In the middle of March 2020 – soon after our university quickly moved to remote instruction and the entire United States entered a period of prolonged self-isolation – Chen-Hui and I began to talk about the idea of preparing a series of concerts that we would live stream from our apartment. Our idea was share slightly shorter concerts of music would relate some to of our collective experiences during this time as well as explore some musical themes and experiments that we would be less likely inclined to present in “normal” in person concerts.
In addition to the idea of this concert series I had often considered the idea of making a number of “apartment albums” that we would simply record in our apartment. Myself being a fan of the intimacy in many experimental, underground, and/or popular albums recorded in living rooms, closets, and bedrooms, the idea of recording albums of contemporary music at home has long appealed to me. As our period of self-isolation continued and the potential of recording music elsewhere seemed less likely, we decided that this time would therefore be an ideal situation to record many albums at home to correspond with each of our live-streamed concerts. In addition, we were also excited by this opportunity to create higher fidelity recordings that could be mastered and edited into a more refined products than what a live-stream allows.
Following these ideas, this is the first of a series of albums planned by the Misty Shore Duo.
The works we selected for this album all have multiple connections to the theme: “Memories and Memorial.” The first connection is that multiple works are themselves memorials. For example, it is widely discussed that Arnold Schoenberg wrote the sixth work of his Opus 19 after the passing of Gustav Mahler. Multiple scholars have commented that the work’s tolling harmonies symbolize the funeral bells of Mahler’s funeral. Beyond this, Toru Takemitsu’s work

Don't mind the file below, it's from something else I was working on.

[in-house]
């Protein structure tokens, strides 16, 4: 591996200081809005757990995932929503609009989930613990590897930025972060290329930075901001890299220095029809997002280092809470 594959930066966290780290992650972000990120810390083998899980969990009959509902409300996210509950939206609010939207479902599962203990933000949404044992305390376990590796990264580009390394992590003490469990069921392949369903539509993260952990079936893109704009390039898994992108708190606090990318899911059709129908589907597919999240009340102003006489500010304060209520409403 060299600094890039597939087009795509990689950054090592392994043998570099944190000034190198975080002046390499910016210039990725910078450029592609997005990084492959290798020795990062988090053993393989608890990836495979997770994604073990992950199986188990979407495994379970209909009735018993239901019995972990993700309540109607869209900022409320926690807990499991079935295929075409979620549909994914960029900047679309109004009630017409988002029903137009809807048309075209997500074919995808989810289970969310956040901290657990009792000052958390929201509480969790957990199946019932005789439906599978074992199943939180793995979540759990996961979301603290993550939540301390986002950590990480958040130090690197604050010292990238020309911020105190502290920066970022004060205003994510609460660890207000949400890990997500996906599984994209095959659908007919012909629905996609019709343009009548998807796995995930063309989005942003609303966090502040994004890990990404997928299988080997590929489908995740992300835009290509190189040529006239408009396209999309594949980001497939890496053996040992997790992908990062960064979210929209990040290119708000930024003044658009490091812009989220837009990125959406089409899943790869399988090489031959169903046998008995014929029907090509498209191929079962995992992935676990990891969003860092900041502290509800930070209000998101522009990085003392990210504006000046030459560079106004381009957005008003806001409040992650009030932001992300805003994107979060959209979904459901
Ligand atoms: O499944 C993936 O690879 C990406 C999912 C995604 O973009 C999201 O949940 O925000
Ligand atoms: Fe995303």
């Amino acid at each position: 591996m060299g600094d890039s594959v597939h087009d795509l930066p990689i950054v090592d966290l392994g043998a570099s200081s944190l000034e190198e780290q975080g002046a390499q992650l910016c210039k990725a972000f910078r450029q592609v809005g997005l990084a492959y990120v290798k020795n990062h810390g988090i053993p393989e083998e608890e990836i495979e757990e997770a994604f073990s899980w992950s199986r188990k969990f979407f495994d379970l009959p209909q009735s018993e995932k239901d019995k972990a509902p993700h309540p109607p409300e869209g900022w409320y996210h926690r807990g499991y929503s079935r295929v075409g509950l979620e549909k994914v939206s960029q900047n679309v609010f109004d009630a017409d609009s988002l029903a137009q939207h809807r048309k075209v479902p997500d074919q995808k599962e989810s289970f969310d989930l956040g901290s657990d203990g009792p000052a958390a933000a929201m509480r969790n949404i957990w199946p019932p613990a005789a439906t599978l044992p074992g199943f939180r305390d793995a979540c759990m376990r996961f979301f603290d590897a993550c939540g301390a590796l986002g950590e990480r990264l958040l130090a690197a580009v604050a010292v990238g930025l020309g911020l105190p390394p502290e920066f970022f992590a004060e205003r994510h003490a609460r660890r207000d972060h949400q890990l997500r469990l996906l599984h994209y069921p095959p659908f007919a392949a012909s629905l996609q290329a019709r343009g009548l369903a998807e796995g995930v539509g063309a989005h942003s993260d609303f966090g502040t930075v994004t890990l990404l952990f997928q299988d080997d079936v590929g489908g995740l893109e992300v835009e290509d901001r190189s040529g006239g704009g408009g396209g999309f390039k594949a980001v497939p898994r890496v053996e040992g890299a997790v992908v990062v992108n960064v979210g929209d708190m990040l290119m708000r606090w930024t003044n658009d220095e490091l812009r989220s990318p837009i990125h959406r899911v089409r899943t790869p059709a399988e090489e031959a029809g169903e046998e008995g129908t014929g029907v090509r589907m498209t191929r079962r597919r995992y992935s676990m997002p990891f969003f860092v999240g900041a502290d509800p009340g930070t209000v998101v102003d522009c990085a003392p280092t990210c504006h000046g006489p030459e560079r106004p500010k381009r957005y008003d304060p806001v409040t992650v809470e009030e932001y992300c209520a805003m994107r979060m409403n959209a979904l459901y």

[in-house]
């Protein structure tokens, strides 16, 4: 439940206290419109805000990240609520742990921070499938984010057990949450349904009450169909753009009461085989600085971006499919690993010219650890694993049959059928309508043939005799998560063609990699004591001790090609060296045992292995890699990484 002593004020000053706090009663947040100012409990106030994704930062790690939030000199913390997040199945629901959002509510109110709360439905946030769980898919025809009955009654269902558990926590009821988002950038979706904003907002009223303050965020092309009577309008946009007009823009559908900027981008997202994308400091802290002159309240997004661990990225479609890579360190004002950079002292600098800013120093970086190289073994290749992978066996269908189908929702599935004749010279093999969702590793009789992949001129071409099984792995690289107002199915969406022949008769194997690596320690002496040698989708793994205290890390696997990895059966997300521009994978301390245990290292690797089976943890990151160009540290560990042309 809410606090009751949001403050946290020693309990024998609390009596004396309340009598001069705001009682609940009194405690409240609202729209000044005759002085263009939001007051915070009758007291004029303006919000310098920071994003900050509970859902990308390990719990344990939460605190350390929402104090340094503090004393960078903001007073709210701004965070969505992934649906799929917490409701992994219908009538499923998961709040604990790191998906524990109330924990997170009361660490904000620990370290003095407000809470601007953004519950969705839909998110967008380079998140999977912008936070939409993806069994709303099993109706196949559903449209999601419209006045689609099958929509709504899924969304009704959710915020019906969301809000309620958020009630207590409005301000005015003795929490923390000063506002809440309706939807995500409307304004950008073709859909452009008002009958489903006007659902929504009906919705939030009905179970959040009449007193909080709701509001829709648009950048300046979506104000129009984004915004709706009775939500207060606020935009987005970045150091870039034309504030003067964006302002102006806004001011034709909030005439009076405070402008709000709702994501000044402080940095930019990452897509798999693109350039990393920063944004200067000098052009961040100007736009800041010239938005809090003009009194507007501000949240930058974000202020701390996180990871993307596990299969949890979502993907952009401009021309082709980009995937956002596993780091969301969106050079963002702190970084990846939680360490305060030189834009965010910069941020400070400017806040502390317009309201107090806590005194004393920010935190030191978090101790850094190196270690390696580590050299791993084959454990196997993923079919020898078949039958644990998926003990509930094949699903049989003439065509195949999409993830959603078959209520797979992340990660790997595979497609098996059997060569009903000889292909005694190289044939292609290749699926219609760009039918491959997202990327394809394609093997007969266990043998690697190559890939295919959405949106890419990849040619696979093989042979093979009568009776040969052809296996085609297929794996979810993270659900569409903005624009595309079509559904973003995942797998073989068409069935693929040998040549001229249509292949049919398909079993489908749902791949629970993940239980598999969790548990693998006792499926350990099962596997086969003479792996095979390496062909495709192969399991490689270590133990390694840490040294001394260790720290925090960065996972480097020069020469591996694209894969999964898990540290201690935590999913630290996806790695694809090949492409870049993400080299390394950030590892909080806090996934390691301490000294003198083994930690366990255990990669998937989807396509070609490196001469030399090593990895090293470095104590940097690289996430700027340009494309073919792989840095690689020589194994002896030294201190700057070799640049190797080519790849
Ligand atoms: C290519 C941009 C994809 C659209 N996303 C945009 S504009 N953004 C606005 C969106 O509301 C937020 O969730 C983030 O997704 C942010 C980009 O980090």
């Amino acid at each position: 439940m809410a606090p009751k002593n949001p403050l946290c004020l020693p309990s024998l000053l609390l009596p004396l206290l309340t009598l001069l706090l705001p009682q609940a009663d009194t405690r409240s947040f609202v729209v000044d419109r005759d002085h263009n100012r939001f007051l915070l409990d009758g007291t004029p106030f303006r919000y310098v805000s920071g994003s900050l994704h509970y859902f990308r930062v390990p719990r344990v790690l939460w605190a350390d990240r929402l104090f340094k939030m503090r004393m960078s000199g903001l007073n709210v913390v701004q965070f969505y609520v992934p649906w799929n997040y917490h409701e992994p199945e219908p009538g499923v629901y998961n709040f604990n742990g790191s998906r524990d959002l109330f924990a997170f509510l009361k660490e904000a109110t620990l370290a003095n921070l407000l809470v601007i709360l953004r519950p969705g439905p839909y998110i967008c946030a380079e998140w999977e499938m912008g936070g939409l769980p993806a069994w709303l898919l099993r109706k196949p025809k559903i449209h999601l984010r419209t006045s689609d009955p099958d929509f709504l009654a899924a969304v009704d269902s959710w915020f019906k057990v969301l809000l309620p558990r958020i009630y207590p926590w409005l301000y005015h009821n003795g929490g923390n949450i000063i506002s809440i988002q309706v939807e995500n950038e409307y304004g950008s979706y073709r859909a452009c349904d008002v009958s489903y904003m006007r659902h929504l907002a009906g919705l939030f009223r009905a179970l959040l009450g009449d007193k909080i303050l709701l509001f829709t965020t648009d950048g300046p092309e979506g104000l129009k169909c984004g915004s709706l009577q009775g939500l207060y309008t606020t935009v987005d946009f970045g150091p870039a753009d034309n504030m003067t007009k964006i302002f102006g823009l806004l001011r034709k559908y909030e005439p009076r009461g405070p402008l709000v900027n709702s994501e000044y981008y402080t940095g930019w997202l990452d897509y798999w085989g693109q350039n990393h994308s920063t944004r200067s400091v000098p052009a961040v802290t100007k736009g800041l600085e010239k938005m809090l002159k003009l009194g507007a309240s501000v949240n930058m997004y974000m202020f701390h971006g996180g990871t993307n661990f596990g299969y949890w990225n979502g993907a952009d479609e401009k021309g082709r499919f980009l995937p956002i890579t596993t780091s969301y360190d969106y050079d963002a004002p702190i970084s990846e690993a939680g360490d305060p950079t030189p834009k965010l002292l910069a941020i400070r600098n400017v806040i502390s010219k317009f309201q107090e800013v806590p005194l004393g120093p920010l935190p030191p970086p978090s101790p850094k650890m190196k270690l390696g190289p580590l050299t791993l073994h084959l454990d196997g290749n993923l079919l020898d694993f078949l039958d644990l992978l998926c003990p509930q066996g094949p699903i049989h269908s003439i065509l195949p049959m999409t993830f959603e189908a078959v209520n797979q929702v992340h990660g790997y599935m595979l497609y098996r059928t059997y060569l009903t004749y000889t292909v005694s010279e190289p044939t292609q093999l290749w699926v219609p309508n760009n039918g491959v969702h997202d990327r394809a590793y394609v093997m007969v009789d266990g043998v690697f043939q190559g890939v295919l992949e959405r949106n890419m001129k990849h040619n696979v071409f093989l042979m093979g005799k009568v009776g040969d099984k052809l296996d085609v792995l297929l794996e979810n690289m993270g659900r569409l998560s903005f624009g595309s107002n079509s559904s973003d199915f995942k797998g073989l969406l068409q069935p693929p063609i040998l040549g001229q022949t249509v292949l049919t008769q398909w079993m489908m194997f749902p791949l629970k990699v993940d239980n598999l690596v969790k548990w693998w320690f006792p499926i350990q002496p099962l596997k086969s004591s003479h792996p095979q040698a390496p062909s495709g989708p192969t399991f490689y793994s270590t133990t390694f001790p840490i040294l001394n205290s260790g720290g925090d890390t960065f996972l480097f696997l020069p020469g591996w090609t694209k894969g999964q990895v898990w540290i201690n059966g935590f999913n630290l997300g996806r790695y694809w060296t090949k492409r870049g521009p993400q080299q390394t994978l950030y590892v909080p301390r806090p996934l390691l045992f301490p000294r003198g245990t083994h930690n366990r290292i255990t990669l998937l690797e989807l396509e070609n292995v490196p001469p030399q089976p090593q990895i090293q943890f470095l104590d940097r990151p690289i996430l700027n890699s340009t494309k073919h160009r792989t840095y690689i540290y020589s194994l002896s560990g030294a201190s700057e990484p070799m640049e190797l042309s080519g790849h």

“Litany” is more explicitly a memorial with both its title and sub-title “In Memory of Michael Vyner.” Oliver Knussen’s “Prayer Bell Sketch” is itself written in memory of Toru Takemitsu. Finally, Orlando Jacinto García’s “a gamelan in the distance” bears the subtitle “in memory of Lou Harrison.”
Beyond the memorials, the remaining two works both make explicit reference to deeply personal memories. For example, Ken Ueno’s “Disabitato” was written with a sort of prescient nostalgia for his time in Rome as well as a memory of the Italian city of Gubbio. My piece, “stone bells and long reeds spinning in the wind…” uses recordings of two types of Cambodian objects that I recorded in Cambodia in 2015 – two ancient Cambodian stone bells housed in the Cambodian National Museum and Cambodian singing kites, also known as Kleng-Ek. My mentor – the eminent Cambodian-American composer Chinary Ung – had long remembered and dreamt of recording each of these objects since he moved to the United States in the 1960’s.
Beyond these connections, there are multiple threads that run through the program. For example, Knussen’s work is a memorial of Takemitsu and uses a direct quote from the Schoenberg miniature. Beyond this, nearly all of the works have a connection to Asian culture with two works by composers of Japanese heritage and three other works – namely the Knussen, Sudol, and García – that each directly reference Asian sonic materials.
Lastly, in their own way, every work in the program also references the symbol of bells tolling in memory wherein the resonance and decay of a bell’s initial and fleeting attack slowly fades into silence, just like our memories slowly fade away over time into nothingness.